Truth, Lies, and Spriggans
Narova found a yellowing elk skull in the brush and figured she could use it as a pot.
She got a fire going—careful to set it up in a depression by the creek, and away from any trees that would reflect the orange light—and boiled the Canis Root she’d found in some water.
Getting mind-raped by a sword and slashed across the neck with her own dagger screwed up Narova’s navigation a little bit. She’d accidentally blinked over to the east side of the aspen forest where everything was moss and tangled vines.
Narova did not want to stay there, but she was afraid to use the mask again while she was hurt.
There were torchbugs blinking all around, and the air smelled musty. Full of fungus spores.
A few torchbugs flitted over while the water boiled. She snatched them between two fingers, crushed up their glowing juice, and threw them into the pot.
“Can’t hurt,” she muttered to herself.
After a half hour, Narova poured out the water and ground the softened root into a paste using a small stone. She pressed the brown mixture into the wound—packed it all the way into the cut—and wrapped the entire thing with a few bolts of silk. Tied the knot with her teeth.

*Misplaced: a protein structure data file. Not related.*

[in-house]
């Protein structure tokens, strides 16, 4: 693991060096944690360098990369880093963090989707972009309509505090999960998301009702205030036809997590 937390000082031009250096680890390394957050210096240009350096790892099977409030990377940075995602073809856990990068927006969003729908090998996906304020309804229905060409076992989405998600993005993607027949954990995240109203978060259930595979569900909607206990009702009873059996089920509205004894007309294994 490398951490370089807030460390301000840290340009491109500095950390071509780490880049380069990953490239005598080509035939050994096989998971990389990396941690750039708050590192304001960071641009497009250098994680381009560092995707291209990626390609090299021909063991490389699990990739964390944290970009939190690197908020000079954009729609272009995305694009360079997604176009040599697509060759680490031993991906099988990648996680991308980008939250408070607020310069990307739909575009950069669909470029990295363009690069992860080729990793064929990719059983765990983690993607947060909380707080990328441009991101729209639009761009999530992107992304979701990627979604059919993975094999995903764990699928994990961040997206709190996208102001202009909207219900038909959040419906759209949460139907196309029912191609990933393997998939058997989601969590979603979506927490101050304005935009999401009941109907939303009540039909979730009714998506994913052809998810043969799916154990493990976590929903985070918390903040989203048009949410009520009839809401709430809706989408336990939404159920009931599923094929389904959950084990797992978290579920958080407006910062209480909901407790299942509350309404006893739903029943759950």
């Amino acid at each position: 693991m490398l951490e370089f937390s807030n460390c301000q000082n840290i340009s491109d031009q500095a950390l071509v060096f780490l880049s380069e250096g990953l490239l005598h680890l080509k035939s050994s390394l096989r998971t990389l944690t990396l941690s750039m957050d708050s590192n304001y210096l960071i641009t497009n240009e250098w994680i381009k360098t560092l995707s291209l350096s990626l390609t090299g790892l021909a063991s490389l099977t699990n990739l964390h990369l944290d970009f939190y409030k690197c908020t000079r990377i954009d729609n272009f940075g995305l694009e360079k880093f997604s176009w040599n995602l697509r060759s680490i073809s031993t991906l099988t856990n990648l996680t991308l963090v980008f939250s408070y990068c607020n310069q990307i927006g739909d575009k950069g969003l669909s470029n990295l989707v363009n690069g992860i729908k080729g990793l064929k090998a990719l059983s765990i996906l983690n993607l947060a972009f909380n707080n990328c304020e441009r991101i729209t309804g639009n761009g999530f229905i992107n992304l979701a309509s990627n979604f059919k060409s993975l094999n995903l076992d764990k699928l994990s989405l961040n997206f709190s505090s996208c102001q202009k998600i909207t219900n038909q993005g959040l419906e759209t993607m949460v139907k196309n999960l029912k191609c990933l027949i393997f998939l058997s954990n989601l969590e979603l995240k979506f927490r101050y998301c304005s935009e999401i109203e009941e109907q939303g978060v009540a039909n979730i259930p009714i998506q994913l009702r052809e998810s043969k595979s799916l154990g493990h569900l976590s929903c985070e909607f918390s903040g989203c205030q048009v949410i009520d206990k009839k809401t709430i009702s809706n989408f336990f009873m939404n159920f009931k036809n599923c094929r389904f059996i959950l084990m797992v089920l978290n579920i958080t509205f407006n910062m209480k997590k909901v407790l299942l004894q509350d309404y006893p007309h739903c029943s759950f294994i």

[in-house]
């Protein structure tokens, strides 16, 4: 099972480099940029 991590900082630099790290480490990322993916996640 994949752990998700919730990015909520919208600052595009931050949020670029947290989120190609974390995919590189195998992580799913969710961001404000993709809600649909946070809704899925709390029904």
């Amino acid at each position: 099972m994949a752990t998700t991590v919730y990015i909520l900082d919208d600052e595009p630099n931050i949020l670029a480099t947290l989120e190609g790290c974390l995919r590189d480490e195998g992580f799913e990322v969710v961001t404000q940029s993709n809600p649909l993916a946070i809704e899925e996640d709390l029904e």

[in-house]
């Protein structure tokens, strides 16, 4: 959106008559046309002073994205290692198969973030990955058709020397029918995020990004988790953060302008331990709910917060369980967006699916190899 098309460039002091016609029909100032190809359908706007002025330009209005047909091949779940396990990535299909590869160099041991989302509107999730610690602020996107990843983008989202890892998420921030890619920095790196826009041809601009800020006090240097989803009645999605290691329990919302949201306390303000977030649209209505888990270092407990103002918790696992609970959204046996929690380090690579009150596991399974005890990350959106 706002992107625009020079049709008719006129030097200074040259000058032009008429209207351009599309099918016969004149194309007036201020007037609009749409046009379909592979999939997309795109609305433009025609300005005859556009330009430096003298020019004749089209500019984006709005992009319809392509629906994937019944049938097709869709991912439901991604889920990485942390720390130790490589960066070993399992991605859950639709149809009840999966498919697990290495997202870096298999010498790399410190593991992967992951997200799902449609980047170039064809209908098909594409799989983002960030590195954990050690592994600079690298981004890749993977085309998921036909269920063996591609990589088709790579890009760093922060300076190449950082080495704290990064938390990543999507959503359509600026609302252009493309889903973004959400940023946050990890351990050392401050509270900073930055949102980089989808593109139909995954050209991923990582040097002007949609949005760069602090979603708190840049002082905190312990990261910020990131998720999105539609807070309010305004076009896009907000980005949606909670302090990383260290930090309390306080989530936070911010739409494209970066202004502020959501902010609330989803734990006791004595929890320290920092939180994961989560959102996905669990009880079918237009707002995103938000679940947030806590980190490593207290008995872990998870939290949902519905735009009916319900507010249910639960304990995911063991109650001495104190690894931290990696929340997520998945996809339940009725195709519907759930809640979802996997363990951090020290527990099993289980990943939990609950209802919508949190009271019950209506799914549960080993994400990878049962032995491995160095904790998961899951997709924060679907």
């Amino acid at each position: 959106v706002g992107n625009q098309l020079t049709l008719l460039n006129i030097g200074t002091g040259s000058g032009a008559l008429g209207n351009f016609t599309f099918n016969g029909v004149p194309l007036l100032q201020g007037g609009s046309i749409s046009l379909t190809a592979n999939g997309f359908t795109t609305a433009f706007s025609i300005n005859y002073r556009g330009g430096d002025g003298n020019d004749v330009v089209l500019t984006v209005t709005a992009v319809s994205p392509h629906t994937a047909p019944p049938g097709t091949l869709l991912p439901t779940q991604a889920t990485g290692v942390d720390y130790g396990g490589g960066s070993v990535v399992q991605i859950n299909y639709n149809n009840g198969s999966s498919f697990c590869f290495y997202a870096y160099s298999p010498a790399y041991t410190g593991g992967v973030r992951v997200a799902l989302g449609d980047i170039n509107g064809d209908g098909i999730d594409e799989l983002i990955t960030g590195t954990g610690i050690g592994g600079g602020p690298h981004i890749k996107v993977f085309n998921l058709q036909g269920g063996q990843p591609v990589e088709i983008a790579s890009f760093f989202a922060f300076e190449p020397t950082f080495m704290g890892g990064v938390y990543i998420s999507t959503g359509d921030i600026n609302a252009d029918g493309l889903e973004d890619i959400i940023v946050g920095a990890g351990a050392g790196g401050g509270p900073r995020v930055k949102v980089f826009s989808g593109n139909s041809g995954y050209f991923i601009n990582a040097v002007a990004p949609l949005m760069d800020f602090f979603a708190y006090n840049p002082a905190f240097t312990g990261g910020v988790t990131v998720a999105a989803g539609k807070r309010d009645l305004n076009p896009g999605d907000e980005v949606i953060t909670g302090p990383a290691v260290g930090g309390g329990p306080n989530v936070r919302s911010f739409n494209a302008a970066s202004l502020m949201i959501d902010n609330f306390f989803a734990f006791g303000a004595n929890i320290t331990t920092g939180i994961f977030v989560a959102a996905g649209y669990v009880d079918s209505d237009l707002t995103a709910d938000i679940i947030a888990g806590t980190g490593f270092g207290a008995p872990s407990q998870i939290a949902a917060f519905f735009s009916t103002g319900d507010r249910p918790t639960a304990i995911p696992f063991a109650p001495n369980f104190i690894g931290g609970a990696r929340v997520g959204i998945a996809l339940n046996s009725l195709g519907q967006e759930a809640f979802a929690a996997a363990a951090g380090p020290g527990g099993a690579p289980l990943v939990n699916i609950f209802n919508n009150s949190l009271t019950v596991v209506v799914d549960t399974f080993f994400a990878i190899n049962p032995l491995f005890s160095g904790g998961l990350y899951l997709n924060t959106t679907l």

She needed to rest. Her left arm would useless in a fight. Vergun had his sword and his armor back. Plus he had her dagger. Overall, things were not going very well. Narova closed her eyes and fell into a heavy, dreamless sleep.
At dawn, the Spriggans arrived.
She awoke to a groaning sound as three of them approached into her meagre campsite—wooden skulls and creaking limbs melting out of the heavy forest. There was a buzzing sound and a greenish haze that came with them.
Narova twitched a few of her tattoos.
“Narova Morth-Al-Baradras, we have not come to kill you,” the middle Spriggan said in a voice that sounded like an old, leafy whisper.
It was the first time Narova had heard her full name spoken aloud in eleven years. The sound made her mouth go dry.
“What did you come for, then?” she asked, eyeing the three creatures.
The Spriggan who spoke had a patch of red fungus growing on one cheek. He motioned for the other two to back away. “Keep an eye out for the Altmer Lord,” the Spriggan said to them. Then it sat down across from Narova—wood limbs folding over themselves.
“The Great Mother told us what to call you,” it explained, ignoring her actual question. “It is a strange name for a Bosmer. What does it mean?”
“The silent girl with owl hair,” Narova said quietly. “I never liked it much.”
The Spriggan seemed to consider this information very carefully.
“We came to help you, silent girl,” the Spriggan said.
“That so?” Narova said. “All I’ve ever heard of Spriggans doing is murdering wayward hunters.”
“Until now, a Spriggan has never met a hunter like you.”
“I’m not in the mood for vague comments mumbled out of wooden mouths.” Narova leaned back against an aspen tree, shifting a bit until she was comfortable. “Speak plainly.”
The Spriggan shrugged. “We are alike. Both of us born into the wild—children of the forests and the rivers. But we have forsaken our birthright. You, with those…markings.” He motioned to her tattoos. “And me, rotting from within.”